Did mycotoxins cause the Salem witch trials?

October 31, 2018

It’s funny how a bit of drama from over 300 years ago can remain a hot topic centuries later.

If you grew up in the U.S., you probably learned about the Salem witch trials of 1692, when over 200 people around the colonial Massachusetts town of Salem were accused of witchcraft and 19 were hanged.

The situation began when a few young women began experiencing fits of screaming, pain, contortions and all manner of other bizarre behavior. What was the cause? According to the young women, nearby witches. They accused a few individuals of practicing witchcraft against them, and from there, the accusations spiraled out of control.

Even today, we love to talk about what the real reason behind the trials could have been. One of the most hotly debated theories is the 1976 proposal of psychologist Linnda Caporael: ergot poisoning.

Ergot is a type of fungus of the genus Claviceps. It grows on rye and other grains, producing natural toxins, or mycotoxins, called ergot alkaloids that are dangerous to humans and animals who consume them. Some of the chemicals Claviceps produces were used to create the hallucinogenic drug LSD, if that gives you an idea of what the mold might do to a person.

If you eat contaminated grain, you get ergot poisoning, otherwise known as “ergotism.” Ergotism can cause hallucinations, convulsions, an itchy and burning sensation, serious gangrene and in the worst cases, death. These symptoms aren’t far from what supposed witch victims who testified in the Salem trials claim to have experienced.

“Accusations of choking, pinching, pricking with pins and biting by the specter of the accused formed the standard testimony of the afflicted in almost all the examinations and trials,” wrote Caporael. “The choking suggests the involvement of the involuntary muscle fibers that is typical of ergot poisoning; the biting, pinching and pricking may allude to the crawling and tingling sensations under the skin experienced by ergotism victims.”

Caporael also discusses psychological effects of the affliction. “There are mental disturbances such as mania, melancholia, psychosis and delirium,” she wrote of ergotism. “All of these symptoms are alluded to in the Salem witchcraft records.”

Apart from symptoms, Caporael argues that the environmental conditions were right for ergot to develop at that time, in that place. She notes that wild rye, a host plant for ergot native to the area, had already proven to be a poor forage grass for early colonists because cattle were coming down with a mysterious illness. Rye had quickly become a well-established New England crop, and records from the time suggest that weather conditions that year would have supported the growth of ergot while it was in storage to be used as a wintertime staple crop.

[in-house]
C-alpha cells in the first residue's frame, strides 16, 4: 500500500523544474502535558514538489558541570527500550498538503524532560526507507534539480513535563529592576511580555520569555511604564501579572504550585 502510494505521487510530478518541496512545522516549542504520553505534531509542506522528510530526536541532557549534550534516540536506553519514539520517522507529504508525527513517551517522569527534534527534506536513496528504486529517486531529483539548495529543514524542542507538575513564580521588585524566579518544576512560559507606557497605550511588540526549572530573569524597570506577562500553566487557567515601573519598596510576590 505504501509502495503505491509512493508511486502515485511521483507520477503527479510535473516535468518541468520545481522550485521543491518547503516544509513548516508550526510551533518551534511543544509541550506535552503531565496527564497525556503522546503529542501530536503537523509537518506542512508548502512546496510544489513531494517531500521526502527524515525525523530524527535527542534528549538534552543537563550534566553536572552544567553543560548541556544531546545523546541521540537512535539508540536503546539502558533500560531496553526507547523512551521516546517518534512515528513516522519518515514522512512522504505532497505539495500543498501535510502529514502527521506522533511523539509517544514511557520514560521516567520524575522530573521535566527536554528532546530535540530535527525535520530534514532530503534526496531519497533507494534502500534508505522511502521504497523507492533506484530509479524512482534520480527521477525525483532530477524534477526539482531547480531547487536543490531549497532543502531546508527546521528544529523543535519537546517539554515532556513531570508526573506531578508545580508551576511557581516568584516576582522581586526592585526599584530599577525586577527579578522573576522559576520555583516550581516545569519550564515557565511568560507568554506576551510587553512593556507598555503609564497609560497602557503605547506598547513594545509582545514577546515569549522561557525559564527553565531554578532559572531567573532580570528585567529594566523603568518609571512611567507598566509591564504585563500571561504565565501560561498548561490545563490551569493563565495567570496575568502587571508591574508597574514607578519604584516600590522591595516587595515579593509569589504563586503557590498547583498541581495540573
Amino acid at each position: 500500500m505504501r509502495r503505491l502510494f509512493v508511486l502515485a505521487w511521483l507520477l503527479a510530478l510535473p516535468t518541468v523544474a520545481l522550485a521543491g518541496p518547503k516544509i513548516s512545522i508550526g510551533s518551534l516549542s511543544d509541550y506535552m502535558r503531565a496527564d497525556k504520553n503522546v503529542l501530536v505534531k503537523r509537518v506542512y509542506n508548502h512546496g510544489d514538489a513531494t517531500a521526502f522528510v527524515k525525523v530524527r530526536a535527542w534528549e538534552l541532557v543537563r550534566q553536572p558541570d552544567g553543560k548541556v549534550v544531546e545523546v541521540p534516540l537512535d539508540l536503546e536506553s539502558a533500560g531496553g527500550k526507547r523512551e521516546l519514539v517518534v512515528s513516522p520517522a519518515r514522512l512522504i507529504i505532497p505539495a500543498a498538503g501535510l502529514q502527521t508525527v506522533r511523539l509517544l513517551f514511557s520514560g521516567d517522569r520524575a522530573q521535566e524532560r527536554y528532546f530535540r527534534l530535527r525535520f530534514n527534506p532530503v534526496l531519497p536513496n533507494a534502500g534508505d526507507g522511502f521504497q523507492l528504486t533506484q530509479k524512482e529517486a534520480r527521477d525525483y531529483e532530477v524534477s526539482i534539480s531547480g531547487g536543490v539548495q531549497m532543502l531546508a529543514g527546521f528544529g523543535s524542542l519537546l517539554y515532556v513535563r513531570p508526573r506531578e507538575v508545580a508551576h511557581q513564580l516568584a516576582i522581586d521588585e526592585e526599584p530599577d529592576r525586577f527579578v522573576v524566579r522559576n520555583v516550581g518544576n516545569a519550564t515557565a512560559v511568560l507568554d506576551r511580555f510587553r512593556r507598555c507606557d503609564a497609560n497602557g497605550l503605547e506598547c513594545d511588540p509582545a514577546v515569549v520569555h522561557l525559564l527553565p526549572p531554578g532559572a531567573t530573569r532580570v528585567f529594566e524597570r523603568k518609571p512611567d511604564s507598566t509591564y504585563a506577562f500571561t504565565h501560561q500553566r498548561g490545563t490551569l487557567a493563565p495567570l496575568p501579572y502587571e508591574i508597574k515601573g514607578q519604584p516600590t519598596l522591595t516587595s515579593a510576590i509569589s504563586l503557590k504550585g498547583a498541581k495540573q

The points against the claim

Despite the fact that Caporael’s claim is fairly well known, it’s still considered a fringe theory because there’s just no way to prove something like that. There are several points against the idea, too.

Convulsive ergotism, the kind of ergotism that Caporael argued Salem suffered from, occurs mostly where the local diet lacks Vitamin A. Salem, as a successful farming town with a nearby port, probably enjoyed a diverse and nutritious diet.

Other critics point out that infections largely impacted individuals and didn’t follow a household-based pattern like one would expect from something coming from the food supply.

No records mention that the supposed witch victims suffered vomiting or diarrhea, which are symptoms of ergotism. Not to mention, the girls reported seeing the specters of specific individuals from around town during their episodes, rather than the simple perceptual distortions associated with normal ergotism hallucinations.

The witch victims could break into episodes almost on command — for instance during the court trial — with symptoms that changed over time (and just so happened to match Puritan descriptions of demonic possession).

Some scholars argue it was a simple case of mass hysteria.

Caporael never intended for her theory to be considered a complete and whole explanation, however. In a town as chock full of conflict and political intrigue as Salem — land disputes were as heated as could be — it’s quite possible that townspeople took a few girls' ergotism episodes and ran with them in order to take down their foes, if moldy rye really is involved.

The truth is, as frustrating as it is to leave mysteries unsolved, we’ll never really know what sparked the witchy nightmare. The one thing we know we can take away is this: Watch out for grain mold!


Category: Agriculture, Healthcare, Milling & Grain, Public Health, Mycotoxins